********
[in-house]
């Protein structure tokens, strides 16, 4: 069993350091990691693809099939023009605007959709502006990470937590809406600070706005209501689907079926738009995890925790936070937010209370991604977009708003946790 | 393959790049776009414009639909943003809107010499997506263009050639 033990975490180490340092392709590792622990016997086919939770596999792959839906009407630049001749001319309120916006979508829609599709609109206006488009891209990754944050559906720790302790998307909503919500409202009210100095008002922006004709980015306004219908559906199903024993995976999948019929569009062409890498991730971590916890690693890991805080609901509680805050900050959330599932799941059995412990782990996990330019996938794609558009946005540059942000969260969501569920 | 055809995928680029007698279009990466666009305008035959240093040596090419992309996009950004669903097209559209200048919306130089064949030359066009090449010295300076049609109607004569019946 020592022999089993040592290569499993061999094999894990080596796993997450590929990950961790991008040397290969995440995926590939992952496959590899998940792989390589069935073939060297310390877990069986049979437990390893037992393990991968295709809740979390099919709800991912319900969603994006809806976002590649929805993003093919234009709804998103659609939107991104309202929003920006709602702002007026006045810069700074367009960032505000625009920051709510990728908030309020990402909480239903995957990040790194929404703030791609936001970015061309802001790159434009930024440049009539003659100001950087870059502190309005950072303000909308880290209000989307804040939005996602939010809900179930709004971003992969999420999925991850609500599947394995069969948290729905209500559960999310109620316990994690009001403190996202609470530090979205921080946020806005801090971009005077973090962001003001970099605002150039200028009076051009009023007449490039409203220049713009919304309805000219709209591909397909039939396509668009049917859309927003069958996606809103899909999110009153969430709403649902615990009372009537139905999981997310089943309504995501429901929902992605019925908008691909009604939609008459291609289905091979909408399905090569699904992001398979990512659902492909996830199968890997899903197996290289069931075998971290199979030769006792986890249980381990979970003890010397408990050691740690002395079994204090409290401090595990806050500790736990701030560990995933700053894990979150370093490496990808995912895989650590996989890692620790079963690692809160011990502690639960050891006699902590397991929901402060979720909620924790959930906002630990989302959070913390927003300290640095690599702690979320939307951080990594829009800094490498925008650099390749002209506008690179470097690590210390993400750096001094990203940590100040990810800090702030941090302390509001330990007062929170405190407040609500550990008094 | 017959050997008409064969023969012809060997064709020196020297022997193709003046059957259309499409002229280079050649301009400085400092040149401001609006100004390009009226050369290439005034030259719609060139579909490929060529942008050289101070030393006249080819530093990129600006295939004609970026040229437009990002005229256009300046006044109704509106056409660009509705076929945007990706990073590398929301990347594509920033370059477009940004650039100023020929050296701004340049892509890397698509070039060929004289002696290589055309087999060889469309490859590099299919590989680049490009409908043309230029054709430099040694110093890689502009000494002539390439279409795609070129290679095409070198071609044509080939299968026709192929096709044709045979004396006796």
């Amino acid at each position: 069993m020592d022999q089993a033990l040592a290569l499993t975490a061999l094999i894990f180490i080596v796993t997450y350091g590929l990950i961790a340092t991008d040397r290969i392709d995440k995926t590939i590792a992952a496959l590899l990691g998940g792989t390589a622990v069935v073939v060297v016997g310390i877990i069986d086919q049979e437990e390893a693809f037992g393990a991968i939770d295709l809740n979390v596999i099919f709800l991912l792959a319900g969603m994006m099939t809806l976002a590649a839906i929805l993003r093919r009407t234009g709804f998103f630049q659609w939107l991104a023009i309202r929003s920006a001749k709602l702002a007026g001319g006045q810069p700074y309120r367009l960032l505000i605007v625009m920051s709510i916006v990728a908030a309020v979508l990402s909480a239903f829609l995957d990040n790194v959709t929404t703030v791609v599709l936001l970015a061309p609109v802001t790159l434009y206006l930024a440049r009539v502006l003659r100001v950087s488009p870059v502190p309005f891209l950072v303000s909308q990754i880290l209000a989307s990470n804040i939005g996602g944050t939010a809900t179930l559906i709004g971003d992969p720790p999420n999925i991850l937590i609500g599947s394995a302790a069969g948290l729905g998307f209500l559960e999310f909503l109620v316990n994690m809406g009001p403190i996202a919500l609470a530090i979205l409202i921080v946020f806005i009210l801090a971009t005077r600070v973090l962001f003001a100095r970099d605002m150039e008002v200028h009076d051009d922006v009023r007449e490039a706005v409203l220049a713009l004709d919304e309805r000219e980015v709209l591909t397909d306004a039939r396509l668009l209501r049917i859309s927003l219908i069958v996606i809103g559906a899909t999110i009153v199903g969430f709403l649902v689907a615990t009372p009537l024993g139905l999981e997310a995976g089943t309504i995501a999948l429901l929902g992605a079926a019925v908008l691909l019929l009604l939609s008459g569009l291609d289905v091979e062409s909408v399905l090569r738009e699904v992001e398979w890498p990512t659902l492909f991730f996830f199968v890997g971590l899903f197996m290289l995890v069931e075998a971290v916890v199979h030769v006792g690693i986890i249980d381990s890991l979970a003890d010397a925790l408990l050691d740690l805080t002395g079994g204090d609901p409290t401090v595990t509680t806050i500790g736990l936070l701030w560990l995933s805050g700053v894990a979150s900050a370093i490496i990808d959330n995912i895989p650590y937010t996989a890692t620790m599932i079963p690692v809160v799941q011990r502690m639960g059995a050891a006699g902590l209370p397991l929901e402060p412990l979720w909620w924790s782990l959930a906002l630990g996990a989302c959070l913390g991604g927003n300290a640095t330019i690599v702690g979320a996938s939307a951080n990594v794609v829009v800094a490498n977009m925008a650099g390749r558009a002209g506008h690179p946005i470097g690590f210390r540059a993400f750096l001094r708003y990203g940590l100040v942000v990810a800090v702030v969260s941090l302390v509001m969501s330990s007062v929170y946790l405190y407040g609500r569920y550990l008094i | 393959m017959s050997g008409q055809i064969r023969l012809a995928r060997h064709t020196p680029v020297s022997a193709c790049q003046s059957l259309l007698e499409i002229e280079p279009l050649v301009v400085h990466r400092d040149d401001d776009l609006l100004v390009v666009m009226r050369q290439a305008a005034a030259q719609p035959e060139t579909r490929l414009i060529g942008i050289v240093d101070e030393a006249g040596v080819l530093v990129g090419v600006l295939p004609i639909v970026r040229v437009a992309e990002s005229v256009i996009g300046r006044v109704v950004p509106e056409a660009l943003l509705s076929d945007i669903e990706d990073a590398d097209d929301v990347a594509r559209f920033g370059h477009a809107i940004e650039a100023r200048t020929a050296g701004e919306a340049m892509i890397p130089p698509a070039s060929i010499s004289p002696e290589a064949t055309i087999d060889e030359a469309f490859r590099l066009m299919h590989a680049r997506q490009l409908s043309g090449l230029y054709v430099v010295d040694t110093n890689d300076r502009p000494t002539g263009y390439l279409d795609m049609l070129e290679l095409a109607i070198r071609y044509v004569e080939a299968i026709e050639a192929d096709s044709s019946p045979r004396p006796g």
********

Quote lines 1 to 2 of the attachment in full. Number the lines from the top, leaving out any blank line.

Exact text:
[in-house]
């Protein structure tokens, strides 16, 4: 069993350091990691693809099939023009605007959709502006990470937590809406600070706005209501689907079926738009995890925790936070937010209370991604977009708003946790 | 393959790049776009414009639909943003809107010499997506263009050639 033990975490180490340092392709590792622990016997086919939770596999792959839906009407630049001749001319309120916006979508829609599709609109206006488009891209990754944050559906720790302790998307909503919500409202009210100095008002922006004709980015306004219908559906199903024993995976999948019929569009062409890498991730971590916890690693890991805080609901509680805050900050959330599932799941059995412990782990996990330019996938794609558009946005540059942000969260969501569920 | 055809995928680029007698279009990466666009305008035959240093040596090419992309996009950004669903097209559209200048919306130089064949030359066009090449010295300076049609109607004569019946 020592022999089993040592290569499993061999094999894990080596796993997450590929990950961790991008040397290969995440995926590939992952496959590899998940792989390589069935073939060297310390877990069986049979437990390893037992393990991968295709809740979390099919709800991912319900969603994006809806976002590649929805993003093919234009709804998103659609939107991104309202929003920006709602702002007026006045810069700074367009960032505000625009920051709510990728908030309020990402909480239903995957990040790194929404703030791609936001970015061309802001790159434009930024440049009539003659100001950087870059502190309005950072303000909308880290209000989307804040939005996602939010809900179930709004971003992969999420999925991850609500599947394995069969948290729905209500559960999310109620316990994690009001403190996202609470530090979205921080946020806005801090971009005077973090962001003001970099605002150039200028009076051009009023007449490039409203220049713009919304309805000219709209591909397909039939396509668009049917859309927003069958996606809103899909999110009153969430709403649902615990009372009537139905999981997310089943309504995501429901929902992605019925908008691909009604939609008459291609289905091979909408399905090569699904992001398979990512659902492909996830199968890997899903197996290289069931075998971290199979030769006792986890249980381990979970003890010397408990050691740690002395079994204090409290401090595990806050500790736990701030560990995933700053894990979150370093490496990808995912895989650590996989890692620790079963690692809160011990502690639960050891006699902590397991929901402060979720909620924790959930906002630990989302959070913390927003300290640095690599702690979320939307951080990594829009800094490498925008650099390749002209506008690179470097690590210390993400750096001094990203940590100040990810800090702030941090302390509001330990007062929170405190407040609500550990008094 | 017959050997008409064969023969012809060997064709020196020297022997193709003046059957259309499409002229280079050649301009400085400092040149401001609006100004390009009226050369290439005034030259719609060139579909490929060529942008050289101070030393006249080819530093990129600006295939004609970026040229437009990002005229256009300046006044109704509106056409660009509705076929945007990706990073590398929301990347594509920033370059477009940004650039100023020929050296701004340049892509890397698509070039060929004289002696290589055309087999060889469309490859590099299919590989680049490009409908043309230029054709430099040694110093890689502009000494002539390439279409795609070129290679095409070198071609044509080939299968026709192929096709044709045979004396006796």